Wirex’s trade mark battle over cryptocurrency rewards scheme
Cryptocurrency payment platform, Wirex, has recently won its trade mark battle involving an allegation that a rival had infringed the name of its cryptocurrency rewards scheme in the Intellectual Property Enterprise Court (“IPEC”). Senior Associate, Jamie McConnell, specialises in Intellectual Property and Technology Disputes and summaries the facts of the case below.
London-based Wirex, specialises in cryptocurrency payment and was one of the first to offer a cryptocurrency rewards scheme, which they called “CRYPTOBACK”. The scheme gives up to 1.5% of the transaction value back to customers in Bitcoin who used their Wirex card for in-store purchases. Wirex successfully applied to register CRYPTOBACK in July 2018 as a trade mark for financial and software services.
The infringement claim and defence
Wirex brought a claim against Cryptocarbon Global (Global), Cryptocarbon UK and Bee-One alleging they had infringed its CRYPTOBACK trade mark in September 2019. The defendants defended this allegation arguing that they had been using the CRYPTOBACK scheme four years prior in ‘good faith’. The defendants also sought to counter-claim arguments of ‘bad faith’ on the basis:
— The defendants acquired the goodwill associated with the CRYPTOBACK mark and the right to invalidate Wirex’s trade mark.
— Bee-One had launched a similar scheme based on cashback loyalty in 2015 which evolved to similar plans relating to cryptocurrency rewards in 2016, which was then launched in 2017.
— There had been many other uses of CRYPTOBACK in the UK before Wirex registered the trade mark in 2018.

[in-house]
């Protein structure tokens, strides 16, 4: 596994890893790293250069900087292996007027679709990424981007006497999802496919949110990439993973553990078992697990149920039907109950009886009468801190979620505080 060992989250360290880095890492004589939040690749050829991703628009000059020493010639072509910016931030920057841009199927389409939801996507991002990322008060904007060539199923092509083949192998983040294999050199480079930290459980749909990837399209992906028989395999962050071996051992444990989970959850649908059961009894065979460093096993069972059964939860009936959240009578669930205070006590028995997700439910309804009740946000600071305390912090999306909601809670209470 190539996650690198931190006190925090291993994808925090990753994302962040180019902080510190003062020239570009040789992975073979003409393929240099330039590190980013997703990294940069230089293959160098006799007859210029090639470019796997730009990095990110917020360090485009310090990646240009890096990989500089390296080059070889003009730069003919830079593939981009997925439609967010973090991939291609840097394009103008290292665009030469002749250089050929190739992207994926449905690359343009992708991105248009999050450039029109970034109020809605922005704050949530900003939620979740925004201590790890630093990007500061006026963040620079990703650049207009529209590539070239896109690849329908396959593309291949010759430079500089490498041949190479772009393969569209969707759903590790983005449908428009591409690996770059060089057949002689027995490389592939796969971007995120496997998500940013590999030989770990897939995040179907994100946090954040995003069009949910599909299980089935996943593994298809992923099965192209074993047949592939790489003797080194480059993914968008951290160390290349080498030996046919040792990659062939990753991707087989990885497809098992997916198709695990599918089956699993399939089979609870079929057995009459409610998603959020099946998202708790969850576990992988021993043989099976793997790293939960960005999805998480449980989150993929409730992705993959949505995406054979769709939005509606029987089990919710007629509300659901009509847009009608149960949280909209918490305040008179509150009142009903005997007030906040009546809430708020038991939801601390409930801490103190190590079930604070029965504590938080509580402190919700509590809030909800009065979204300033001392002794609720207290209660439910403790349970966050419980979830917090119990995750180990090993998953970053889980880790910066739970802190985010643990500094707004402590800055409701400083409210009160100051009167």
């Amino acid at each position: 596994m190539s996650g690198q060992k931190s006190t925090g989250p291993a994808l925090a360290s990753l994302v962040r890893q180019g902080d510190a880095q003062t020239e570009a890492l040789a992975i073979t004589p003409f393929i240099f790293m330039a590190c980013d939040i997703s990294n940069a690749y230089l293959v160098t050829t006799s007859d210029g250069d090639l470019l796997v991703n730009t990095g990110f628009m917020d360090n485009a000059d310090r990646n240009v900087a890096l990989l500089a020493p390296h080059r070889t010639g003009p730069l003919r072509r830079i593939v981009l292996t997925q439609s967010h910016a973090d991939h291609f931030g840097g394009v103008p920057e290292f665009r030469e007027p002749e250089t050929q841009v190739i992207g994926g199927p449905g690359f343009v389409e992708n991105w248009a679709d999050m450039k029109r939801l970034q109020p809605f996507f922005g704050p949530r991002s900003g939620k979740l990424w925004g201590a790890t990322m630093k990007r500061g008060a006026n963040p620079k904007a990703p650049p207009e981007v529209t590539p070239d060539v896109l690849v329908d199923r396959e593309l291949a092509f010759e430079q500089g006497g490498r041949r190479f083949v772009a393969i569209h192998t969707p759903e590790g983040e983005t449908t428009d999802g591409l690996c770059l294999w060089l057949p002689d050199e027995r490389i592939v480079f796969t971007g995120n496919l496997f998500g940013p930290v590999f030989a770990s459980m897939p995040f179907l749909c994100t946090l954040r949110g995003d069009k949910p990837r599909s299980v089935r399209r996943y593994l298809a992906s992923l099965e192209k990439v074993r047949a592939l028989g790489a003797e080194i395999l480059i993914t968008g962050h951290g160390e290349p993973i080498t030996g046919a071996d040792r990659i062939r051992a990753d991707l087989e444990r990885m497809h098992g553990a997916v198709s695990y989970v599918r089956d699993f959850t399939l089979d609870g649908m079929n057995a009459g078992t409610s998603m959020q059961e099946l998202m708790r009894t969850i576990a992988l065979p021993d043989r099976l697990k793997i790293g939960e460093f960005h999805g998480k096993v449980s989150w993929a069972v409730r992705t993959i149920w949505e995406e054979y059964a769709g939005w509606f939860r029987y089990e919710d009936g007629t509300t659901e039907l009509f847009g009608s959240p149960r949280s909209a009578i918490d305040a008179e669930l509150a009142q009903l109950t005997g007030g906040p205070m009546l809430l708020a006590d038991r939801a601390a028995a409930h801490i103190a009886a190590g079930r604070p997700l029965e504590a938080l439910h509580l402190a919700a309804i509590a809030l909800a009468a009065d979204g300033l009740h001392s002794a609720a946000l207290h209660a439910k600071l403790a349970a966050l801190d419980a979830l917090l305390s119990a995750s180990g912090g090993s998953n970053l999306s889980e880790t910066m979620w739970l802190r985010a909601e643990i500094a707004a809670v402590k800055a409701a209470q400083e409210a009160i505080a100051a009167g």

The IPEC’s decision
Judge Hacon disagreed with the defendants’ arguments and found that Wirex’s CRYPTOMARK trade mark was valid and had been infringed by the defendants in breach of section 5(4)(a) of the Trades Mark Act 1994.
Judge Hacon also dismissed the defendants’ counter-claim seeking to invalidate Wirex’s trademark. This decision was based on (amongst other things): (i) unreliable evidence – the defendants’ witness evidence was not supported by the record of transactions for UK holders selecting CRYPTOBACK at that point, (ii) insufficient evidence – to prove that the word CRYPTOBACK was presented to the public in the UK, and (iii) a lack of evidence to show the defendants’ establishment of goodwill associated with the mark.
This case is an important reminder of the need for developing fin-tech businesses, particularly using new cryptocurrency schemes, ideas and products, to protect and enforce their IP as soon as they can. It doesn’t stop there either, there is an on-going onus on trade mark holders to put their mark to genuine use to avoid losing the right. You can read our previous update on the ‘use it or lose it’ argument here.
If you need help protecting or enforcing a trade mark, please get in touch with our highly experienced Disputes team.
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